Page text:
MPEG-1 Audio Layer I, commonly abbreviated to MP1, is one of three audio formats included in the MPEG-1 standard. It is a deliberately simplified version of MPEG-1 Audio Layer II, created for applications where lower compression efficiency could be tolerated in return for a less complex algorithm that could be executed with simpler hardware requirements. While supported by most media players, the codec is considered largely obsolete, and replaced by MP2 or MP3.
|Internet media type|
|Initial release||December 6, 1991|
|Type of format||Lossy audio|
|Standard||ISO/IEC 11172-3, |
|Free format?||Expired patents|
For files only containing MP1 audio, the file extension
.mp1 is used.
A limited version of MPEG-1 layer I was also used by the Digital Compact Cassette format, in the form of the PASC (Precision Adaptive Subband Coding) audio compression codec. The bit rate of PASC was fixed at 384 kilobits per second, and when encoding audio at a sample frequency of 44.1 kHz, PASC regards the padding slots as 'dummy' and sets them to zero, whereas the ISO/IEC 11172-3 standard uses them to store data.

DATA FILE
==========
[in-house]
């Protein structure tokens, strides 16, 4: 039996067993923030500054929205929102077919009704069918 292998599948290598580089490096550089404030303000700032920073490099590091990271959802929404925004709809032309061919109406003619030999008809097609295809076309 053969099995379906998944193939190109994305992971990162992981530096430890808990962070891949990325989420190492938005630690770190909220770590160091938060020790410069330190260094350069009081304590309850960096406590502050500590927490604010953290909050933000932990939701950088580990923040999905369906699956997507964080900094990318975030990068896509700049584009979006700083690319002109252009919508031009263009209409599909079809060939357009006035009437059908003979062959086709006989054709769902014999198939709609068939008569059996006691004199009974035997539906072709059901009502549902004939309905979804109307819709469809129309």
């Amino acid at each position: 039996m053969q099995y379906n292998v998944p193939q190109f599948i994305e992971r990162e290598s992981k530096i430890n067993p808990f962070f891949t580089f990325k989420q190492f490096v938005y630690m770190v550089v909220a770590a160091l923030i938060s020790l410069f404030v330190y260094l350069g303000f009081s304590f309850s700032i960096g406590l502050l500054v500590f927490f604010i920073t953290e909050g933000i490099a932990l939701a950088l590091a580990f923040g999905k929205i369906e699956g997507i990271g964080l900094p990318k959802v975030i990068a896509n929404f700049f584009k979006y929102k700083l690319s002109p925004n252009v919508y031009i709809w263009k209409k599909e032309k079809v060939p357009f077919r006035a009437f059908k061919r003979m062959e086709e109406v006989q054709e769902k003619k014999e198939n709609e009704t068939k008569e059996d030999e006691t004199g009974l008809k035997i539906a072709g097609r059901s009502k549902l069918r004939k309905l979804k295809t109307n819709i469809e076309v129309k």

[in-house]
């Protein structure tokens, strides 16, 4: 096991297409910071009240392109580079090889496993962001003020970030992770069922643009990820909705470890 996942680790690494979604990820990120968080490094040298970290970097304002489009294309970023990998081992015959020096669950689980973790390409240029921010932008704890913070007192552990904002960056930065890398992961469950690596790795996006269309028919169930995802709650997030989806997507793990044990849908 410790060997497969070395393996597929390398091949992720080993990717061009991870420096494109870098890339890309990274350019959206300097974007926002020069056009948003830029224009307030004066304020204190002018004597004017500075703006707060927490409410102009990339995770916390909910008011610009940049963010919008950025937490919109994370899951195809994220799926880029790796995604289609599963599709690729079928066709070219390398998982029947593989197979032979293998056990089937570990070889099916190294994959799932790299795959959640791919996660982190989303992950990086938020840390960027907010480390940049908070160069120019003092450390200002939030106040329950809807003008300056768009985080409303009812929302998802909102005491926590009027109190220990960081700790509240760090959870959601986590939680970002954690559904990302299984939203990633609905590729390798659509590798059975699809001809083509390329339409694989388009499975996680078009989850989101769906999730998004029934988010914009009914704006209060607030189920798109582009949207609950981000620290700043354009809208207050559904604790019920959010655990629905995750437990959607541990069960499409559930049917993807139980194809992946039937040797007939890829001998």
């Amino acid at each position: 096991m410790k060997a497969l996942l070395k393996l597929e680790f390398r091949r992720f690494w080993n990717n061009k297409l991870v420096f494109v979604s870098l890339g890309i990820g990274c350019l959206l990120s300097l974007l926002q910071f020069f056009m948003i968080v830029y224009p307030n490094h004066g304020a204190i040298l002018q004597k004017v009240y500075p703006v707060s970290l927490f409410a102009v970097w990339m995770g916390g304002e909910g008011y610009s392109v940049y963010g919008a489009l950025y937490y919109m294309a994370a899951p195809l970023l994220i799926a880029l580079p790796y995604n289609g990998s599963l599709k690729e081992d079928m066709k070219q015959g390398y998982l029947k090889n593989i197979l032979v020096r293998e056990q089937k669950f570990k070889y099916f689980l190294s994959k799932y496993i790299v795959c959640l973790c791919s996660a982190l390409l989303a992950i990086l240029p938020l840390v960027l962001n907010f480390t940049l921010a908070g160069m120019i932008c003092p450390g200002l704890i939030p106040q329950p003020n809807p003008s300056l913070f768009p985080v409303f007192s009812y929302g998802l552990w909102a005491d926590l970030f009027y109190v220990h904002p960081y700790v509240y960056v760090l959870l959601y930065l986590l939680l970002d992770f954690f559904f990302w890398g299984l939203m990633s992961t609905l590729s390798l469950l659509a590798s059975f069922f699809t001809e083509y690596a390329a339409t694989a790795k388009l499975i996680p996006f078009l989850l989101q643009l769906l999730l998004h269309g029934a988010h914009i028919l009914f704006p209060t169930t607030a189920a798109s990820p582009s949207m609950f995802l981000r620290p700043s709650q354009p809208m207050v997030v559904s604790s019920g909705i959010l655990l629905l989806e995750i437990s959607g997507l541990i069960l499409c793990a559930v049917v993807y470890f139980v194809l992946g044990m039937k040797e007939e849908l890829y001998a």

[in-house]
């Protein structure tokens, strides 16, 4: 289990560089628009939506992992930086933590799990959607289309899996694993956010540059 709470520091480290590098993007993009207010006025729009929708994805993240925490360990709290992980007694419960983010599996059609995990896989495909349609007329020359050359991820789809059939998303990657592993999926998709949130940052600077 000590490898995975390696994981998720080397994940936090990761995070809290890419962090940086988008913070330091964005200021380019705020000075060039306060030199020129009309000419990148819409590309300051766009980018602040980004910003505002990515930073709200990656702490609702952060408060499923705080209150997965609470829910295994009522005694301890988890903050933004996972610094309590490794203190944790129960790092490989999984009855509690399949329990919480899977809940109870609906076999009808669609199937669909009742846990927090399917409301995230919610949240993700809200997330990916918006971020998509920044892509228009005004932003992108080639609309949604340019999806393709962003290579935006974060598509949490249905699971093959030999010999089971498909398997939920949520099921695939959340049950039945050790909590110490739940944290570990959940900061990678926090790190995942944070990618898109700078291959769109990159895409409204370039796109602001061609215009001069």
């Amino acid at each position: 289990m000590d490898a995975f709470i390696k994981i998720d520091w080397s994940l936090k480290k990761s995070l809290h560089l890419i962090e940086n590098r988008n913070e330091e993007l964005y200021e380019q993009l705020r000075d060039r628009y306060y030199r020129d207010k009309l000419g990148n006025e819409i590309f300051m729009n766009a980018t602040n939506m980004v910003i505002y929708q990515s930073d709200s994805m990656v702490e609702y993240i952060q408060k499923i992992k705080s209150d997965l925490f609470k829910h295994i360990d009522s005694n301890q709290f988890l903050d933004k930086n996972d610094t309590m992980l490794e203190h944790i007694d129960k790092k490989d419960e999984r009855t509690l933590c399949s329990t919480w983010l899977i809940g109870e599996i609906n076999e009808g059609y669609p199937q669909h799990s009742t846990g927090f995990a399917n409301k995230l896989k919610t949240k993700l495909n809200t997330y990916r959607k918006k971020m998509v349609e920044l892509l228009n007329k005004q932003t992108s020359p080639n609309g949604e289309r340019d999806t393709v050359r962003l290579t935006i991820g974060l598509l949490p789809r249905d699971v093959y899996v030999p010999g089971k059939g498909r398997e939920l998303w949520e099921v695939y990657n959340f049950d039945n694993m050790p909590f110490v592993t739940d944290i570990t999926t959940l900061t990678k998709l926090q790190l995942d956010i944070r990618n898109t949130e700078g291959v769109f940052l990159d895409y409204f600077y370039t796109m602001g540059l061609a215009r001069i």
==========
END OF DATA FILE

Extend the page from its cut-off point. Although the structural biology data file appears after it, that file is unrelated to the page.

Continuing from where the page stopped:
MPEG-1 Layer I is defined in ISO/IEC 11172-3, which first version was published in 1993.
An extension has been provided in MPEG-2 Layer I and is defined in ISO/IEC 13818-3, which first version was published in 1995.
Sisvel S.p.A., a Luxembourg-based company, administers licenses for patents applying to MPEG Audio. As MPEG-1 is well over 20 years old, all MPEG-1 patents have expired, therefore open source encoders and decoders can be distributed without paying licensing fees.
The padding bit [...] indicates whether the current frame has a 'dummy' slot